NewsEurope Raises THC Levels For Hemp Food Products In...

Europe Raises THC Levels For Hemp Food Products In Major Breakthrough For Industry


EUROPE’S decision to establish a new maximum level of THC in hemp food products will prompt a surge of investment, says the industry’s leading trade group.

Companies operating in the 27 Member States of the European Union have been hamstrung by an excessively strict reference dose of a maximum level of Delta-9 THC in seed products of 1 mg/kg/bw (body weight) since 2015.

This European Food Safety Authority (EFSA) recommendation has led to numerous cross-border cargoes being seized and destroyed by customs officers across the EU – suppressing the appetite of the larger food companies.

However, following petitioning by the industry led by the European Industrial Hemp Association (EIHA) the European Commission (EC) has fixed the permitted level of Delta-9 THC to 3 mg/kg for dry products – flour, proteins, seeds, snacks – and 7.5 mg/kg for hempseed oil.

‘Investment Boost For Sector’

At a time when plant-based products are rapidly increasing in popularity the European Commission’s decision to significantly raise the THC limits is welcome, says Daniel Kruse, EIHA President.

“This long-awaited piece of legislation is a significant win for our industry and the EIHA has been a strong advocate for this change for almost ten years.

“EIHA also contributed with sound scientific facts to the stakeholder consultation of the European Commission in 2020. It will greatly help our members and all food business operators wishing to work with hemp seed derived products, such as hemp seed oil.”

Lorenza Romanese Managing Director of EIHA, added: “All Member States will have to follow common values, driving consistency across the EU and creating a stable and more attractive market for investors.

“These values will be applicable for dry food derived from seeds and hemp seeds oil and will be mandatory for all Member States.

“As many consumers across Europe and the world look for alternatives to meat this initiative finally puts an end to the internal market fragmentation and will most likely deliver a further significant boost to the investment in the sector.”

Upwardly Mobile

The new regulations also deliver some wriggle room for the industry with an additional leeway of 50% added to the maximum THC level due to what is classed by the EC as ‘measurement uncertainty’.

With this applied, the upper limits of Delta-9-THC are raised to between 4.2 to 4.5 mg/kg for dry products and 10.50 to 11.25 mg/kg for oil.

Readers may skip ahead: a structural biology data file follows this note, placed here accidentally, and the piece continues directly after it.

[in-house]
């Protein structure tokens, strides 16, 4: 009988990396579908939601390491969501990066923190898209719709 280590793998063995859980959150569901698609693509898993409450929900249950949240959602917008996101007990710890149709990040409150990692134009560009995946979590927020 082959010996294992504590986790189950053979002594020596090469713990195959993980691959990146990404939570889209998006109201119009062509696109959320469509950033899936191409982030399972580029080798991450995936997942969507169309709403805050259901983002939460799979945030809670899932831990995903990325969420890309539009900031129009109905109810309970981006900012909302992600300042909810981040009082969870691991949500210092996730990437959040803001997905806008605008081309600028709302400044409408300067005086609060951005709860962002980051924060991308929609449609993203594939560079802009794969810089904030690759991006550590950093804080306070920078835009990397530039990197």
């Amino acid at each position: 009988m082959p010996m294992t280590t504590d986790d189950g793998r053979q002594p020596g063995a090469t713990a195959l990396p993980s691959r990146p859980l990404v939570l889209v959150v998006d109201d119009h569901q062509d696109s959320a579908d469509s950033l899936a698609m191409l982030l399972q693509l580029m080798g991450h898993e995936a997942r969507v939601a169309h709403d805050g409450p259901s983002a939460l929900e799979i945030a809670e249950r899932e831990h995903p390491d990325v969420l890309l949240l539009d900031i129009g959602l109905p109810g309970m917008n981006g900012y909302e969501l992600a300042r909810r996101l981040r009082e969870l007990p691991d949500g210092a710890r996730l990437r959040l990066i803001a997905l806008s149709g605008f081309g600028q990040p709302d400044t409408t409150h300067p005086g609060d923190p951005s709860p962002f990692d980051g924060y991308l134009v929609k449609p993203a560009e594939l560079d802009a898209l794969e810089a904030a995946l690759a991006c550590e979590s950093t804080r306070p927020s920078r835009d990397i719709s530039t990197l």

In the run up to the decision EIHA was pushing for higher permitted THC values with EFSA’s guidance being too low and some member states imposing their own levels.

Ms Romanese added: “With the measurement uncertainty levels included we have achieved a higher and more reasonable total content of Delta-9-THC in hemp seed products.”

The decision to update the guidance was made yesterday following a positive opinion of the Standing Committee for Foodstuffs, on Wednesday February 23 pertaining to the EC amended Regulation (EC) No 1881/2006.

While there are no valid figures for the size of the European hemp seed market the global market was valued at valued at $710.7m in 2019 and is projected to reach $1,634.6m by 2027.

These new THC limits apply solely to hemp-seed derived food products, whilst similar discussions are taking place in relation to the levels of THC in CBD food supplement products these are being dealt with separately under the Novel Food regulations

Ms Romanese added: “Piece by piece, we are achieving a true single hemp market for Europe. We will continue in this direction and do our best to make life easier for hemp farmers and processors.”

Alex Arkentis, CEO & Co-founder at Canxchange also welcomed the news. He said: “Having the level of THC for food products at the appropriate level will unlock a number of business opportunities. 

“It will be easier to manage ingredients that are deemed ‘safe’ for food products, and the higher the level gets increased, more and more products will become accepted. 

“Manufacturers will also have an easier time sourcing ingredients as the increase in THC gives access to more varieties that can be used. It will also improve the quality of the food as ingredients with higher THC wont need to be washed down to lower THC levels, preserving the natural state of the plant.”

Peter McCusker is an experienced news and business editor, who believes it’s time to fully embrace the multiple, proven, medical benefits of the cannabis plant.

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